- Overview: Colombia
- Global PEO and payroll
- Global HR Compliance
- Work permit for hiring expats via PEO
- Expand without a company set up
- Contractor vs. employee: which is better?
Global HR Compliance in Colombia
If you hire international workforce, or plan to hire, then Hiring and Firing Workforce in Colombia Guide below will help you understand the nuances of labor legislation in the country.
There are two main reasons for companies hiring foreign workforce:
- Expanding into foreign markets to sell company product or products there. In this case, companies hire sales representatives who would exclusively represent their product in the target market and sell it to their local client base.
- Hiring the right foreign talent with a unique expertise, often related to IT sphere that cannot be found in the home country or that costs less compared to local specialist with similar skills.
After you have found the right candidate, the question is how to hire and provide compensation to this person so you as a business remain 100% compliant when working with global workforce. Another thing to consider is whether you want to keep the talent long-term and how you can do that.
If you need to hire foreign workforce in Colombia so you can expand there, then our Global Employer of Record solution may be of help. We help you legally hire and reward your foreign workforce by making them employees via a global employment outsourcing service. This is simple as employ your in-house workforce with the only difference that workers can live anywhere in the world and Acumen International would be their legal employer on your behalf. This means we would bear all employment risks, not you. Also, we manage bonuses, vacations, sick leave and can rent the office and a car for your foreign sales representatives if that is what you need.
With our solution, you can test new foreign markets before deciding whether you are going to get established there. You gain flexibility and expand with reduced costs, and easily withdraw from the unattractive countries.
We are experts in global workforce employment in Colombia, and our goal is to become your single provider. Instead of working with numerous local staffing agencies and legal advisors, Acumen International can solve your global business challenges and save you time, costs, and resources.
Our team of English-speaking professionals frees you from working through language nuances. Acumen International works 24/7 and can assist you whenever you need, regardless of time zones. Our goal is to create tailored labor solutions for you that are managed legally and in full compliance with the local employment laws.
With our knowledge and deep understanding of local nuances, you easily satisfy your need for skilled professionals in your global industry. With our qualified local partners, you can trust that your global workforce satisfies all local tax, social security, and immigration requirements in Colombia.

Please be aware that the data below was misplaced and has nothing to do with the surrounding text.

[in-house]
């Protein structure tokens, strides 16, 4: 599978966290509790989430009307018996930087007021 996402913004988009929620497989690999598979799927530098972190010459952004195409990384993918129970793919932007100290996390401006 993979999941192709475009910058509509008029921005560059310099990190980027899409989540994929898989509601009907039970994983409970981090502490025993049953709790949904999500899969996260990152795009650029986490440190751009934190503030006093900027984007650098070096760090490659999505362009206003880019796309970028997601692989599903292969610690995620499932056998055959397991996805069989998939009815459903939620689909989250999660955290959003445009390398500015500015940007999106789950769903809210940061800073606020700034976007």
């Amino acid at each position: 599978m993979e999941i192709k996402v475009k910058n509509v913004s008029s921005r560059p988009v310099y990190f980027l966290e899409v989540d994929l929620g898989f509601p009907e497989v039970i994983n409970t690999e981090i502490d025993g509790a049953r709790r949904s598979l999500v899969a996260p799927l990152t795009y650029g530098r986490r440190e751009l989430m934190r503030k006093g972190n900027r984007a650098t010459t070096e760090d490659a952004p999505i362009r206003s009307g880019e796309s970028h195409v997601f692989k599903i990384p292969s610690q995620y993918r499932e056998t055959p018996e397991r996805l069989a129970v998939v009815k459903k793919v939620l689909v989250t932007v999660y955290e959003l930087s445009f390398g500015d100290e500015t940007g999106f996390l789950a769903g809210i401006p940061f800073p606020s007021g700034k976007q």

See the guide below for a general overview of labor rules and regulations in Colombia. Or contact us if you need to employ workers in Colombia or would like to get more details.
Hiring and Firing Workforce in Colombia Guide
# Employment Agreements
An employment contract in Colombia is called Contrato de Trabajo. It outlines the obligations for both the employer and the employee during the period of their working relationship. The governing body of work in Colombia is the Ministry of Labor (Ministerio del Trabajo). According to Colombia’s Labor Code (Código Sustantivo de Trabajo) employment contracts can be:
Open-ended contracts - permanent contracts (Contrato a término indefinido) on a verbal or written basis where there is no stipulated end date. The employer pays benefits, paid breaks and contributions, and is liable for severance pay.
Temporary contracts – casual contracts (Contrato temporal) verbal or written contract for temporary or casual jobs. This type of contract cannot be for more than one month / 30 days.
Fixed-term contracts (Contrato a término fijo) where a time limit is specified on the contract. This type of contract may not be for more than three years and must always be in writing form.
Contract extensions (Prórrogo de contrato) enable a fixed-term contract to be extended by mutual consent. This is automatically enacted if neither party informs the other of their wish to terminate the agreement. Usually the employer informs the employee of their decision not to renew a contract and must do so by giving 30 days’ written notice. Contracts can be extended indefinitely.
#Employment Termination and Severance Pay (Dismissal)
In Colombia, if an employee decides to terminate the employment agreement due to an intolerable work environment created by the employer, or any just cause for the employee, established in the Substantive Labor Code, he/she would be entitled to receive the mandatory severance payment; however, the just cause would have to be declared by a labor judge. Pursuant to Colombian labor law, if the employee disagrees with the type of termination, and wants the employer to pay him/her the legal indemnification payment, he/she has to claim and prove those rights before a labor judge.
An employer may dismiss an employee without cause by paying an indemnification. However, if the contract is terminated with cause, the employer is not obliged to pay indemnification. The Labour Code establishes an exhaustive list of serious misconduct or situations that may be considered causes for termination: These causes are related to:
- serious indiscipline or negligence
- acts of violence or bad treatment
- the employee discloses technical or commercial secrets or discloses matters of a reserved nature
- systematic poor performance